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Family photo
Corey Holmgren

SALT LAKE CITY — A member of the Utah National Guard who died unexpectedly while swimming laps Saturday was a chaplain who cared deeply about his family and the freedoms that Americans sometimes take for granted, his brother recalled.

Corey Holmgren, 35, is the father of two daughters and a son, his brother Justin Holmgren said Sunday. His wife Mindi Holmgren is expecting a baby.

"They know how much their dad loved them and they can hopefully learn from his example for the rest of their lives," Justin Holmgren said. "Because he's just such an incredible man."

Family photo
Corey Holmgren with his wife, Mindi Holmgren, and their children.

The Utah National Guard in a statement Sunday called Holmgren a "phenomenal chaplain and soldier and his loss will be felt deeply within our ranks," offering condolences to his wife and children.

Holmgren was swimming at West Valley Family Fitness Center Saturday as his wife took video of him. He went under and failed to resurface, police said.

Lifeguards quickly pulled Holmgren from the water and attempted to revive him using CPR and a defibrillator, while an emergency crew stationed across the street arrived in less than 3 minutes to help, police said. But after nearly an hour of lifesaving efforts, including at a local hospital, Holmgren was pronounced dead,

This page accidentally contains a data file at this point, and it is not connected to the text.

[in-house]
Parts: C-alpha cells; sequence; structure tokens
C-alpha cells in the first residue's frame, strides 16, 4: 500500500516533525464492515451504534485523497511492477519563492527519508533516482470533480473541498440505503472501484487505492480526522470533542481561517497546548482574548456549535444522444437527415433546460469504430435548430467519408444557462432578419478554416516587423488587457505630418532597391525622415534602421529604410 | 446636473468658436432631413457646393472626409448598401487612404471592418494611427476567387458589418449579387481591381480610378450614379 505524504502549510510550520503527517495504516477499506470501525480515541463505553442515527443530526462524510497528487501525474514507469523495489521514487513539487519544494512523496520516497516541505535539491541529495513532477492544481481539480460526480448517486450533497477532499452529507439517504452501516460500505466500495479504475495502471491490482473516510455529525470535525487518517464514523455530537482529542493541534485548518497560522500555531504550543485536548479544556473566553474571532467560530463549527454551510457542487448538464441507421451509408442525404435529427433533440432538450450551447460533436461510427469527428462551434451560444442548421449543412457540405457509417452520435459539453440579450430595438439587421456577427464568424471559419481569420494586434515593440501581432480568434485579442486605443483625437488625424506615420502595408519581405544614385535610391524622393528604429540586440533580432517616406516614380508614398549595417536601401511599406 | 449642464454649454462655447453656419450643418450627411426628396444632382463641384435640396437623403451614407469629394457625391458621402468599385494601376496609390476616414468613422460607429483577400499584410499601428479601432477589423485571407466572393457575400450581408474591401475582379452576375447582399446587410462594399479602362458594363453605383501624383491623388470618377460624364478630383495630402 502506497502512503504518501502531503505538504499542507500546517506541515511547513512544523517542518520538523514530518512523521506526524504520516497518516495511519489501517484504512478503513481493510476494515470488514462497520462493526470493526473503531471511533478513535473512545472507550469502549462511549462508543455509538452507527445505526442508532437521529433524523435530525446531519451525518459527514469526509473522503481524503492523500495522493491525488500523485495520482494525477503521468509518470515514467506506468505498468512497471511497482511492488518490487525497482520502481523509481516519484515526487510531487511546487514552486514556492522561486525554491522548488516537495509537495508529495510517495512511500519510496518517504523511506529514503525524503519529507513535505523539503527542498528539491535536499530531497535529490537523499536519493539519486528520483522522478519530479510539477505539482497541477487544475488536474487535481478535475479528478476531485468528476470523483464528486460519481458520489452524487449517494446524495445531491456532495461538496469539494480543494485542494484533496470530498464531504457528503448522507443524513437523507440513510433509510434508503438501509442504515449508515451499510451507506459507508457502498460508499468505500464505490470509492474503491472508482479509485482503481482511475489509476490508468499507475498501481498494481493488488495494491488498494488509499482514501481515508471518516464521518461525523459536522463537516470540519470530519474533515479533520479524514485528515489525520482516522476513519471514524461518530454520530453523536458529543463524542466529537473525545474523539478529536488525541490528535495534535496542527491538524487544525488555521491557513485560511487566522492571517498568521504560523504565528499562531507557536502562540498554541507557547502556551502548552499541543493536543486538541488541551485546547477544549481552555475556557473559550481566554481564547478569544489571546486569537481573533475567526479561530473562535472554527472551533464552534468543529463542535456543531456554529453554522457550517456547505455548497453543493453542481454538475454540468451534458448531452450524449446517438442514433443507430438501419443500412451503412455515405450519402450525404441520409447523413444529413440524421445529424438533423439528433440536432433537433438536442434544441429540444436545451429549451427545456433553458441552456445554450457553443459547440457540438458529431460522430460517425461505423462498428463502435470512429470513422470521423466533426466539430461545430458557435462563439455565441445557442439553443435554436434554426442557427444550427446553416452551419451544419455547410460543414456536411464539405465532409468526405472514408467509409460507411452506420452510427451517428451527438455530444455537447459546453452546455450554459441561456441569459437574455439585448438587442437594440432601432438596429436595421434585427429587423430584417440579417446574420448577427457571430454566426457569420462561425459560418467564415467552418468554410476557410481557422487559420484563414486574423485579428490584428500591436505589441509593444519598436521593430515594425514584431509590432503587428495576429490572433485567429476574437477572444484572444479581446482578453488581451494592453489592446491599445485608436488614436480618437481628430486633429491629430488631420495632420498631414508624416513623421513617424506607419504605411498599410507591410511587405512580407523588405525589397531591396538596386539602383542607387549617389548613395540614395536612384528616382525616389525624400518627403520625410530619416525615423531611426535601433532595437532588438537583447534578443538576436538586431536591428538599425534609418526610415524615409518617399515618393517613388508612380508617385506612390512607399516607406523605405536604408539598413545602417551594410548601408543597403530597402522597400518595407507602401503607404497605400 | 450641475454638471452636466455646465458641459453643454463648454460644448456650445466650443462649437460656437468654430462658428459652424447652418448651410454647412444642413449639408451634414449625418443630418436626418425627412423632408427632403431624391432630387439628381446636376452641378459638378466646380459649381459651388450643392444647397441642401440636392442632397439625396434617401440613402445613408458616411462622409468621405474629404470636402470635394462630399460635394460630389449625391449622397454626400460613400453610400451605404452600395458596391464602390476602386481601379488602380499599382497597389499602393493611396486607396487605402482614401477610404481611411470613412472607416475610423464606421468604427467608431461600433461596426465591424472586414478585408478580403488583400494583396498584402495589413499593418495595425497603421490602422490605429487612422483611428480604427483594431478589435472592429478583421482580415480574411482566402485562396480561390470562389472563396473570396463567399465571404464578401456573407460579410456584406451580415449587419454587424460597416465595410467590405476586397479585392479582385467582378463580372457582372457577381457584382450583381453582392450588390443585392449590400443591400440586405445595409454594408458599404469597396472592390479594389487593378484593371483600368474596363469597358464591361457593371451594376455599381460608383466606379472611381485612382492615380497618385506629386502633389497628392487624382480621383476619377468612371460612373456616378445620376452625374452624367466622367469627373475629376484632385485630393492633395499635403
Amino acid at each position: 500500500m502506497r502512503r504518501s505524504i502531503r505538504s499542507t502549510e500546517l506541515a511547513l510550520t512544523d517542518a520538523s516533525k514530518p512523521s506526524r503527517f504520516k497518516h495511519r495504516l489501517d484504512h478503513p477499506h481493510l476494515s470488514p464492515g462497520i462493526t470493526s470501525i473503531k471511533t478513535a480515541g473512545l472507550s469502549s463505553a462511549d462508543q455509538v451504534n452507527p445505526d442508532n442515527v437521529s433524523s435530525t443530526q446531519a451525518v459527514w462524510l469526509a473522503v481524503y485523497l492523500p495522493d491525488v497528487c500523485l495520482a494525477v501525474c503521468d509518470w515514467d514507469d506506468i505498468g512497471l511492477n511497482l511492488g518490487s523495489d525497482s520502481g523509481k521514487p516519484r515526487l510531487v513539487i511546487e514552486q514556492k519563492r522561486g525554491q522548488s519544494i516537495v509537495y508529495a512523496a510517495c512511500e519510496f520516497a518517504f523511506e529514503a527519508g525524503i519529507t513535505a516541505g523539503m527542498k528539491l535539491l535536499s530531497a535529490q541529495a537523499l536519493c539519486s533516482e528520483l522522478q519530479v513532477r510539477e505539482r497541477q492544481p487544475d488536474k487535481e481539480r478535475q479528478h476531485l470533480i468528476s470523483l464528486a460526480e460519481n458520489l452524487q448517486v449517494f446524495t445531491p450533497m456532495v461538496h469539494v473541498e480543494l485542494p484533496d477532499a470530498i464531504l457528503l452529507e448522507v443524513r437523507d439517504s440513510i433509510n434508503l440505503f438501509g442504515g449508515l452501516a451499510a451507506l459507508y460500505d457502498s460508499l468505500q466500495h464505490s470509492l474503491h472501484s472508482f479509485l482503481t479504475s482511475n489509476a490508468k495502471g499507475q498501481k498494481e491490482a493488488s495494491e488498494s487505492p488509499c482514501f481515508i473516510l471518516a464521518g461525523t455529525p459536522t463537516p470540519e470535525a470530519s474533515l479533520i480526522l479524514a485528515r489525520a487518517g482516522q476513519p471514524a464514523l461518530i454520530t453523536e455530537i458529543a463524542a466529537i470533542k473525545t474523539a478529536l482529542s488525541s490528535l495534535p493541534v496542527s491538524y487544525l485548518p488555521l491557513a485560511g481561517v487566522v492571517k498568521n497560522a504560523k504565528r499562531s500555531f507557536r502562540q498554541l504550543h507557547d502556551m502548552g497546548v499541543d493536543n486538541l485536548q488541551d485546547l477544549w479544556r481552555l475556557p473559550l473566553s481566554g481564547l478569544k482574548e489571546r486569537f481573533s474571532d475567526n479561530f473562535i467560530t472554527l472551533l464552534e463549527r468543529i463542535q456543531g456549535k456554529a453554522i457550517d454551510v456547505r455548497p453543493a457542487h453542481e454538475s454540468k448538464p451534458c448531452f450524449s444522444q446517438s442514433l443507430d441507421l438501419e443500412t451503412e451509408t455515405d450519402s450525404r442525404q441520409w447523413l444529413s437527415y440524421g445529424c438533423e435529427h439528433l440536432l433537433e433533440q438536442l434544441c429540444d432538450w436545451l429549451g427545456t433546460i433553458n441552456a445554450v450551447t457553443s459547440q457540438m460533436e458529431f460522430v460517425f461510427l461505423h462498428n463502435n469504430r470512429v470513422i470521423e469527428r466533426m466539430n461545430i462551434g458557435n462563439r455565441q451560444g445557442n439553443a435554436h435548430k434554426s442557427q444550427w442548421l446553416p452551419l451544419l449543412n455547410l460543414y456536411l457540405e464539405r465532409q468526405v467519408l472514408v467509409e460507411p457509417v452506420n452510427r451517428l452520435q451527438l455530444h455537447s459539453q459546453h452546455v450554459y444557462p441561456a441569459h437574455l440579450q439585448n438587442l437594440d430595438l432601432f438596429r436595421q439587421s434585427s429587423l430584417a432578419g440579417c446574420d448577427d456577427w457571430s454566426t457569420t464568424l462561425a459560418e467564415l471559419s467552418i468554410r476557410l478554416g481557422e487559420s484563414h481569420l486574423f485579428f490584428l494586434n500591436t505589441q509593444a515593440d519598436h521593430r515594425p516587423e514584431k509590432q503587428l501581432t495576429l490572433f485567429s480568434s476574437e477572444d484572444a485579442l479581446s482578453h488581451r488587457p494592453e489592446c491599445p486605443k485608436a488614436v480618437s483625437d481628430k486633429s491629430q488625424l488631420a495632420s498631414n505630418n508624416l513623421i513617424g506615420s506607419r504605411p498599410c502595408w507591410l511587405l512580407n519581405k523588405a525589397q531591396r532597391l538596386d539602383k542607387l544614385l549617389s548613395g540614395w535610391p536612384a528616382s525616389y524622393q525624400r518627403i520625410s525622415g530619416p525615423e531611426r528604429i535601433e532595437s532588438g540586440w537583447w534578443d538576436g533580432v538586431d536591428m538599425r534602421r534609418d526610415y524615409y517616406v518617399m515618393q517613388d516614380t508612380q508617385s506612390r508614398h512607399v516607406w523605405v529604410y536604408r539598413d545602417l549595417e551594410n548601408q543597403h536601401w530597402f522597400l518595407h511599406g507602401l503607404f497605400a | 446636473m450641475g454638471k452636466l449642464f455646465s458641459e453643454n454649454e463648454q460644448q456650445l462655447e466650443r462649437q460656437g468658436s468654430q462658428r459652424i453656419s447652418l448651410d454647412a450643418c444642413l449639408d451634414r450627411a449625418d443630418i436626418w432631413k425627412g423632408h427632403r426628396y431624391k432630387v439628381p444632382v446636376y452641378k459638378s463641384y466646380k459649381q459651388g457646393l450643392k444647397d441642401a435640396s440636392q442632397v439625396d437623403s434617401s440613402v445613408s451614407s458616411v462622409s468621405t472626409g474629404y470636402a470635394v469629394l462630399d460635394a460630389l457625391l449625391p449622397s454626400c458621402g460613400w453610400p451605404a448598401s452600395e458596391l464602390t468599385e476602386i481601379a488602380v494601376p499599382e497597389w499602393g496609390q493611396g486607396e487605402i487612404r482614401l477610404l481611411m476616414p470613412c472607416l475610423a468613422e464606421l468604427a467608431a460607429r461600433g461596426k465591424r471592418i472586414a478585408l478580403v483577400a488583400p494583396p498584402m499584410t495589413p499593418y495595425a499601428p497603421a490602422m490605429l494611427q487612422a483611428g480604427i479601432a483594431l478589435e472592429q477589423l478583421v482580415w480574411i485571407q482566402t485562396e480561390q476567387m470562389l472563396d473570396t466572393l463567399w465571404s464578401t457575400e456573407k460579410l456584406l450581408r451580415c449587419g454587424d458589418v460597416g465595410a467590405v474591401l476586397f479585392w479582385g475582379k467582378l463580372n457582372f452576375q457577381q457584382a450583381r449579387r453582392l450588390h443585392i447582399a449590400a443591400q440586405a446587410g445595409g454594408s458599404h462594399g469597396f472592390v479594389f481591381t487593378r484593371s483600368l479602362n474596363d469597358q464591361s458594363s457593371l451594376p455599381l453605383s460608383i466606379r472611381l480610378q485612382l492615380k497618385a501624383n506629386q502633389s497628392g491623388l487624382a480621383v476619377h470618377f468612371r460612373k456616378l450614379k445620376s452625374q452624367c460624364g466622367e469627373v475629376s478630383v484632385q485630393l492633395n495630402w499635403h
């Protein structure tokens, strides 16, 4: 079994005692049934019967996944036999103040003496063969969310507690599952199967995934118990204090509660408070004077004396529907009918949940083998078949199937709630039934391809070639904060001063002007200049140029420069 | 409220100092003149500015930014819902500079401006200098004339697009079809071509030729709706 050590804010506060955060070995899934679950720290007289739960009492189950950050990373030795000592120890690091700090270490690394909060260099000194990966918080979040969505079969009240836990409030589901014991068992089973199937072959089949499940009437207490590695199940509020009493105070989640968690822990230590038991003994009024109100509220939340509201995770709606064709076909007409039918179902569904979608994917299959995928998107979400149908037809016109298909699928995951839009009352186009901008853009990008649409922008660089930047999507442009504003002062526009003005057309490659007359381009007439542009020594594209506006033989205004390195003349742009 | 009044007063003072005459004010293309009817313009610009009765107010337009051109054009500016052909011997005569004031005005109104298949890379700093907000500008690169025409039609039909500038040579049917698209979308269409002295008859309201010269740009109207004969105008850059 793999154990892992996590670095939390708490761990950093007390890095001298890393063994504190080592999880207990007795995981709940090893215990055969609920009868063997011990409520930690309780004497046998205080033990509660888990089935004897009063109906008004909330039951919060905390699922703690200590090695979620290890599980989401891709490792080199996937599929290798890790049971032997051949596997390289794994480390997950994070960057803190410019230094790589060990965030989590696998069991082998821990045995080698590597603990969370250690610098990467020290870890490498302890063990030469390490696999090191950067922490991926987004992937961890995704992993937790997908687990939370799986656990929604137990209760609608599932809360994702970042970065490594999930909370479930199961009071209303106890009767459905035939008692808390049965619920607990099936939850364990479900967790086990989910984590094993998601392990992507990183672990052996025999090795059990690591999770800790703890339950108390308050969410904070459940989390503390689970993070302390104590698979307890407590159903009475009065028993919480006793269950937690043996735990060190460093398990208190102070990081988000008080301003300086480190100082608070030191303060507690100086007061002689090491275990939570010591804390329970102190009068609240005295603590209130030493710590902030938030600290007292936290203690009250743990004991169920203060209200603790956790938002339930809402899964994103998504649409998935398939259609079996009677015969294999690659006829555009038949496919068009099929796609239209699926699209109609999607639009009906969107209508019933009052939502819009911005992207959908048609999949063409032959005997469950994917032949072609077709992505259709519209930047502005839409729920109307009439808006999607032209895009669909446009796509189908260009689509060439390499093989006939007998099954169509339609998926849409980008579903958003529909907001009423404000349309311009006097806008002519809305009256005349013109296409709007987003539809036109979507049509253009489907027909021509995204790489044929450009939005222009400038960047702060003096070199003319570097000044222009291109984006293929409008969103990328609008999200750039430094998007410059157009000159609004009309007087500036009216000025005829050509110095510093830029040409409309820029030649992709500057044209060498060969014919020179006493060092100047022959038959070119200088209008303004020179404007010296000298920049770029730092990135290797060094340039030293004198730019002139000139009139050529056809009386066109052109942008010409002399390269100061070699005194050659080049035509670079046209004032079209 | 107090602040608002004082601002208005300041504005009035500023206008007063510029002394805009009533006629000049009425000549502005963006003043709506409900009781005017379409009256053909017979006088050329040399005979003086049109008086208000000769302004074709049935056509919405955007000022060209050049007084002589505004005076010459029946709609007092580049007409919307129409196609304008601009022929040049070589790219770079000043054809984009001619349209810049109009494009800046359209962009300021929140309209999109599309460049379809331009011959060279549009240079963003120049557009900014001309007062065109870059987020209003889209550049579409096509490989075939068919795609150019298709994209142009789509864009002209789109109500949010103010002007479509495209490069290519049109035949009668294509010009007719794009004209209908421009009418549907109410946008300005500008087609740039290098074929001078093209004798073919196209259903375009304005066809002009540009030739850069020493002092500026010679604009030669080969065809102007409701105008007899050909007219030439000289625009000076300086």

The cause of Holmgren's death is still under investigation. Police have said he had no history of medical problems.

A member of the 19th Special Forces Group at Camp Williams in Bluffdale, Holmgren helped to support soldiers who recently returned from oversees and their families.

"There was a patriotism for sure that Corey had, that he cared just deeply about the freedoms that we sometimes might take for granted," the older brother said.

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But he had a lighter side, too, Justin Holmgren recalled. The people he met responded to his outgoing and nonjudgmental personality.

"He just drew people in, everybody," said Justin Holmgren. "Not a lot of people could do that, but he could."

In addition to his military service, Holmgren worked as a marriage and family therapist, according to a GoFundMe campaign that has been created to help his family. Supporters who left messages on the GoFundMe page remembered Holmgren for his military service and as a missionary work.

Contributing: Tania Dean